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Breaking Boundaries: Black Magazines Reconstructing Black Female Identity

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dc.contributor.author DeLoach, Anita N.
dc.creator DeLoach, Anita N.
dc.date 2009-07-30
dc.date.accessioned 2009-09-22T18:16:16Z
dc.date.available NO_RESTRICTION en_US
dc.date.available 2009-09-22T18:16:16Z
dc.date.issued 2009-09-22T18:16:16Z
dc.identifier.uri https://hdl.handle.net/1920/5609
dc.description.abstract The mainstream media has aided black women’s subordination by depicting black women in limited and negative positions. In previous studies, the Mammy, Matriarch, Welfare Queen, Strong Woman and Jezebel models have been identified as the most commonly used stereotypical images of black women. Magazines such as Ebony, Essence, and Black Enterprise have as one of their objectives the restoration of racial pride, providing opportunities for black women to define themselves, presenting unlimited job options and increasing unheralded expectations for black women. The purpose of this study is to determine if contemporary popular black magazines reinforce existing racial stereotypes or dispel them by presenting alternative images. The contents of Ebony, Essence and Black Enterprise, were examined from 2000 to 2008 to investigate the presence or absence of the Mammy, Matriarch, Welfare Queen, Strong Woman and Jezebel images. A major finding of the study was that articles in Essence dispelled approximately 29.5%, articles in Black Enterprise dispelled approximately 38.2% and articles in Ebony dispelled approximately 32.3% of the stereotypical images. Based on the total number of stereotypical images addressed in all of the magazines, the matriarch was dispelled at a higher percentage in both Ebony and Black Enterprise. In Essence, however, the strong woman stereotype was dispelled more than any of the other stereotypical images. Dispelling the stereotypes provides evidence that the magazines do in fact adhere to some of the basic principles of Black feminism which are voice, self-definition, and resisting oppression both in practices and in ideas that justify it.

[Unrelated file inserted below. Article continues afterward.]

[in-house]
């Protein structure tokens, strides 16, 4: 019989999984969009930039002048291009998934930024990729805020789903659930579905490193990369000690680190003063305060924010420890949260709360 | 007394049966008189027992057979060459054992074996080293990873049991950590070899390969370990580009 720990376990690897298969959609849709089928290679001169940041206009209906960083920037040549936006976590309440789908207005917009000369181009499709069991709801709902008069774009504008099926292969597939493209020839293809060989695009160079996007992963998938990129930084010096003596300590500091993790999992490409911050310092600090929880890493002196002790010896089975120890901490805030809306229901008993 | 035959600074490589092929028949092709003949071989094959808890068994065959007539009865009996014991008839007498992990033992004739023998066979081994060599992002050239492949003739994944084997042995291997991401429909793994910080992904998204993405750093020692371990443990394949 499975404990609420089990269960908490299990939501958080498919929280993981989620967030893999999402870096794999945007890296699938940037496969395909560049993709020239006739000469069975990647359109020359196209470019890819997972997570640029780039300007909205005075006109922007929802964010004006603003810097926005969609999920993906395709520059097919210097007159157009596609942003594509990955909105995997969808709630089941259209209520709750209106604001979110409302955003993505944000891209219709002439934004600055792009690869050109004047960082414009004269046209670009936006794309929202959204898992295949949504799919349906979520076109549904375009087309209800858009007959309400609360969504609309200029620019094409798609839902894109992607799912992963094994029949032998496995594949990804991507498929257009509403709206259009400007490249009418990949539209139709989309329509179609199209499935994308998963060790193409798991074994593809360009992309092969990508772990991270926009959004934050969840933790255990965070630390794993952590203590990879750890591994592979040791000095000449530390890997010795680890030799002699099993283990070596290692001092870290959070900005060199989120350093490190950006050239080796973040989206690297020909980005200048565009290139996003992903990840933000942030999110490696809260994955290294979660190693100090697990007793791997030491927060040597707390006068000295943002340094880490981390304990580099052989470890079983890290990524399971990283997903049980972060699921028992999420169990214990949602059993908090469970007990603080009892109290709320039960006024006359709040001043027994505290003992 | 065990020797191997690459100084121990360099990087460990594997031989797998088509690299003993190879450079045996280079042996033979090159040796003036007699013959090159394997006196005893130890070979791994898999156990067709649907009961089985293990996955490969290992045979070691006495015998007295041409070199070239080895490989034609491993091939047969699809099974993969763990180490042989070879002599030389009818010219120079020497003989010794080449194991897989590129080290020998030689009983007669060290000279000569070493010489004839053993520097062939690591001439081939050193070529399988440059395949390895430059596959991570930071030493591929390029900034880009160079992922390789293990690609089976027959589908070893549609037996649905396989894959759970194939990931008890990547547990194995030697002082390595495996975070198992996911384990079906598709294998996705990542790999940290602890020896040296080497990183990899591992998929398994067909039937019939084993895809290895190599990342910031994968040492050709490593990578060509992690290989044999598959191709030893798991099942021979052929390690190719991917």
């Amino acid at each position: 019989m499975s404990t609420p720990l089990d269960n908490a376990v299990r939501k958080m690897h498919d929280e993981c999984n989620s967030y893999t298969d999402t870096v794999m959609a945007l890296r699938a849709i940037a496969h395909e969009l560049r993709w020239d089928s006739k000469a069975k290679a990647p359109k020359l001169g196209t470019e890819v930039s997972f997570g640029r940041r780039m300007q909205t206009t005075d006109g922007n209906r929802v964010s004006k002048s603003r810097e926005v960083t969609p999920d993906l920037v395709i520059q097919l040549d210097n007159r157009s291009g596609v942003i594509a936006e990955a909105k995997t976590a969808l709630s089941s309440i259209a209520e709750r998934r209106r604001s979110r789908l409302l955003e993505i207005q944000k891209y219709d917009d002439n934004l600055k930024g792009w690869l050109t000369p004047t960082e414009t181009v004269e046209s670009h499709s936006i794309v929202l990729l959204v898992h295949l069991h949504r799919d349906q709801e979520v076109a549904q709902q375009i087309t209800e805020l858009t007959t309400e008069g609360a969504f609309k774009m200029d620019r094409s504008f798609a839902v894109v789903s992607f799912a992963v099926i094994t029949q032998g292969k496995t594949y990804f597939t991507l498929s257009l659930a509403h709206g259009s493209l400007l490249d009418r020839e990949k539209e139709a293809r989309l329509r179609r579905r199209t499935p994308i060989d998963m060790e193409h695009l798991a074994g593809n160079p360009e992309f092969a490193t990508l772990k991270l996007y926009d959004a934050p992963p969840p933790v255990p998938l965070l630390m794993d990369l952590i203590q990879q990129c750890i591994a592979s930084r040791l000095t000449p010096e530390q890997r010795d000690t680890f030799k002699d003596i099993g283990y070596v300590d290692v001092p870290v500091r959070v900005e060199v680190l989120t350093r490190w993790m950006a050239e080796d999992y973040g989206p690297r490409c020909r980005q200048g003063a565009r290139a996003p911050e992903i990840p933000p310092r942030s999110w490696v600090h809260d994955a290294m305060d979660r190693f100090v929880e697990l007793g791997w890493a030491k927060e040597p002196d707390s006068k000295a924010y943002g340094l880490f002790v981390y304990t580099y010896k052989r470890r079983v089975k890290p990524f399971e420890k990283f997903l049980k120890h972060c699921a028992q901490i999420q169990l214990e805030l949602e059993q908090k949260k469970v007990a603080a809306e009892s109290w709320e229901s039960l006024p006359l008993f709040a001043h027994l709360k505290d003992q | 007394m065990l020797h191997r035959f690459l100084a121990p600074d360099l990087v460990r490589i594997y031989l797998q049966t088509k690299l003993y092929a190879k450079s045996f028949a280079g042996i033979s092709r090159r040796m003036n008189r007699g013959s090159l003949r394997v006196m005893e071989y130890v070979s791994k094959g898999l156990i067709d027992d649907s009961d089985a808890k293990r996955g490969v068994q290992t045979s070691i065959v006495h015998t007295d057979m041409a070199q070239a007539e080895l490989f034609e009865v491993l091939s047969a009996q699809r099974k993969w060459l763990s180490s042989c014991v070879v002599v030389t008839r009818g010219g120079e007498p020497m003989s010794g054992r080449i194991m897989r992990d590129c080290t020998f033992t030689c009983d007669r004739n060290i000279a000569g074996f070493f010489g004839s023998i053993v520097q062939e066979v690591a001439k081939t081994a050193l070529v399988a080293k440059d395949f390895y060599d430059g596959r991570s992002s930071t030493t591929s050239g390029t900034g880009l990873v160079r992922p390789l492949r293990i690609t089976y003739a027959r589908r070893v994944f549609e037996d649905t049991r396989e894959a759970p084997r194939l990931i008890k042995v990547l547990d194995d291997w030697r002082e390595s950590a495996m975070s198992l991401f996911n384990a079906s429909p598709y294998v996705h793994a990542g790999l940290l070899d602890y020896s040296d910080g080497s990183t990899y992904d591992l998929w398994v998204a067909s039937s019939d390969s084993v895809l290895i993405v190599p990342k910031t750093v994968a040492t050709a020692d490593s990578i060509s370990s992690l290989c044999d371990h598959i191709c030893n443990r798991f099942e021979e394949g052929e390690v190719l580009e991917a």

dc.language.iso en_US en_US
dc.subject stereotypes en_US
dc.subject sexual siren en_US
dc.subject mammy en_US
dc.subject matriarch en_US
dc.subject strong woman en_US
dc.title Breaking Boundaries: Black Magazines Reconstructing Black Female Identity en_US
dc.type Thesis en
thesis.degree.name Master of Arts in Sociology en_US
thesis.degree.level Master's en
thesis.degree.discipline Sociology en
thesis.degree.grantor George Mason University en


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